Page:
Sunday, 12 July 2015

The Lure of the Lanaudière Festival

July 11, 2015
Concert Unites Vocal Beauty with Symphonic Excellence

Reviewed by Nancy Snipper

Environmental beauty sets the stage for an outstanding concert experience
Celebrating 38 years of longevity, Lanaudière Festival presents outstanding music in the lush tranquil surroundings of the area’s serenely green environment. Concerts at Ampithéâtre Fernand-Lindsay Ampitheatre create a combination blend of indoor seating (2000 seats) with bring-your-own-chair seating on the lawn – a grassy mound that can accommodate 6000 concert-goers; its pleasant incline provides a natural incline for optimum viewing. The semi-open-air amphitheatre is modern in design, yet it was built in 1989. Prior to its construction, concerts took place in the seven churches within the area, and still do. 

 A stunning path lit for each ceremonious concert event sets the special atmosphere which is both elegant and relaxed. Before each concert, you can eat at one of the three bistros that frame the aesthetically appealing setting.  It’s all comfortable and convenient in design. 

Montrealers can arrive at the festival via the luxury air-conditioned navette that transports you  round trip on Fridays and Saturdays for a mere $20 – round trip.

Love and ecstasy offered in Schumann and Scriabin program
On July 11, the festival presented Schumann’s “La Rose qui chante L’amour”. Karina Gauvin’s rich soprano voice carried emotional import, but she referred frequently to the libretto she held in her hands while others didn’t. This weakened her connection with the audience. The story is a sweet story about a fairy who wishes to experience human love. The Fairy Princess of the elf choir, magnificently sung by the Festival Choral Ensemble gives her a rose for good luck, but should she give it away, she will lose her immortality. This she does when she has falls in love, marries and gives the rose to the daughter she has. 

Stand-out performances were given by mezzo-soprano Michèle Losier as the Princess elf, Alain Coulombe as the Gravedigger – father of the young man Rose weds was captivating. His compelling stage presence was electric. In all, eight opera singers were featured along with the noble Fairy Choir and fabulous Festival orchestra brilliantly conducted by the affable and energetic Jean-Marie Zeitouni. The entire stage was spilling over in orchestral, choral and solo artists. Artistic director Alex Benjamin achieved a wonderful feat bringing it all together.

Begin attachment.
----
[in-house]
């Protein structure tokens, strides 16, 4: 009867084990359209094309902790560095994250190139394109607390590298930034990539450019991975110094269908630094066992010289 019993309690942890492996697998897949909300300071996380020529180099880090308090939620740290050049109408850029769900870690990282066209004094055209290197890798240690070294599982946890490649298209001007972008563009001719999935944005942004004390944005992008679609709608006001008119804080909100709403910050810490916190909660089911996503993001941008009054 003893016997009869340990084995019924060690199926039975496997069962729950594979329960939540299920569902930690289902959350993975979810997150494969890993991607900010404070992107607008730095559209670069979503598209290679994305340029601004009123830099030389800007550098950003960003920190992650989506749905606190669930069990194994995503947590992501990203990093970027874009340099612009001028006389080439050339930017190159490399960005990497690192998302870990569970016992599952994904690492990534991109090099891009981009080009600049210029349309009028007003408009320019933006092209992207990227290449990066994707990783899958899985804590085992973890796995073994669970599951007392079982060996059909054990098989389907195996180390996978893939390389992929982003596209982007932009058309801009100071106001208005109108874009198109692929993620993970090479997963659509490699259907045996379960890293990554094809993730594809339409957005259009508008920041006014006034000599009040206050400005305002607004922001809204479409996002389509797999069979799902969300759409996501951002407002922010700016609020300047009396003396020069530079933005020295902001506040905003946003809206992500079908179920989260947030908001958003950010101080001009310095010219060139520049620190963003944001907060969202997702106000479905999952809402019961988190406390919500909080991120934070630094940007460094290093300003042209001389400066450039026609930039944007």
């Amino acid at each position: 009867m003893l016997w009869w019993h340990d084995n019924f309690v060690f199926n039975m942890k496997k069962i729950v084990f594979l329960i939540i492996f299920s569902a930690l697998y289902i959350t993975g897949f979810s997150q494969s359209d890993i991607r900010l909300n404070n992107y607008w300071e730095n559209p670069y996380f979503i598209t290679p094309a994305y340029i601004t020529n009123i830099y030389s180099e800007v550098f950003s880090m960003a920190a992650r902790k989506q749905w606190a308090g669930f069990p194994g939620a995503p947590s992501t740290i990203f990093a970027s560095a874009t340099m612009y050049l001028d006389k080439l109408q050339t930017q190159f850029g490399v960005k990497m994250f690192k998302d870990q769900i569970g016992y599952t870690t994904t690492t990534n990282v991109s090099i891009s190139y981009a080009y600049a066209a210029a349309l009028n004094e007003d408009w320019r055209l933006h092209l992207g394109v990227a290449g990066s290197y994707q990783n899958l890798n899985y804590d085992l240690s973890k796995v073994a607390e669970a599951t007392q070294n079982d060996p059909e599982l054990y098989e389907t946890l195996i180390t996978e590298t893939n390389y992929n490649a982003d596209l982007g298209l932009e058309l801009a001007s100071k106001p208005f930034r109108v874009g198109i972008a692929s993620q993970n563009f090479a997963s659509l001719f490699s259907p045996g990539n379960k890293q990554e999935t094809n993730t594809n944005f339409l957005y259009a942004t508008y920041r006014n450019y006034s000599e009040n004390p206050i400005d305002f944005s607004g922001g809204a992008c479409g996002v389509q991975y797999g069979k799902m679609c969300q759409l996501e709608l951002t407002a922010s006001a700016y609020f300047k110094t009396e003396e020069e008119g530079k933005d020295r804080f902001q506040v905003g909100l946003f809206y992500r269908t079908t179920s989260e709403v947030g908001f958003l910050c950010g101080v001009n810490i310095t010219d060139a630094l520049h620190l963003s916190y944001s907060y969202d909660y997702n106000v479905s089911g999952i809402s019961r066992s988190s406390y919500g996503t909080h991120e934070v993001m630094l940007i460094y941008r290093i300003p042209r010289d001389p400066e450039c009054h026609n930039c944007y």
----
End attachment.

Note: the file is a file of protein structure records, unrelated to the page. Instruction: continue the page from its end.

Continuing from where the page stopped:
Alex Benjamin, (Photo by Jean Chevrette)

The two overhead screens buttressing like wings out from the amphitheatre allowed us all to benefit from the production from every close-up angle – front, back  and sideways. How nice it was to see Maestro Zeitouni face as he conducted – via the screens.

Brilliant performance by the Orchestre du Festival
After the intermission, “The Poem of Ecstasy” was performed by the Festival Orchestra.  A massive mixture of exciting orchestral instruments produced an amazingly rich performance. Melodies of heightened emotion and climatic ascensions conveyed a myriad of moods associated with love’s journey. They included longing, dreaming, floating, unrest, will, self-assertion and more. Brilliantly composed, separate instrumental tonal qualities singularly captured the colours, the tender and terrifying in life’s tensions and impulses as love. The languid, playful and sublime contrasted with fiery fury. In unison, the musicians stunningly created ascensions into crashing crescendos that dramatically descended into demure diminuendos. The entire work was exciting – a complex masterpiece that only the most musically gifted and technically brilliant could conquer – making Scriabin’s work seem effortless and eternal. They did!

The Lanaudière Festival continues until August 2nd. To view the program, visit the website at:  For tickets, call 1-800561-4343

[Photos Credit : Festival de Lanaudière ©Christina Alonso - except as noted]

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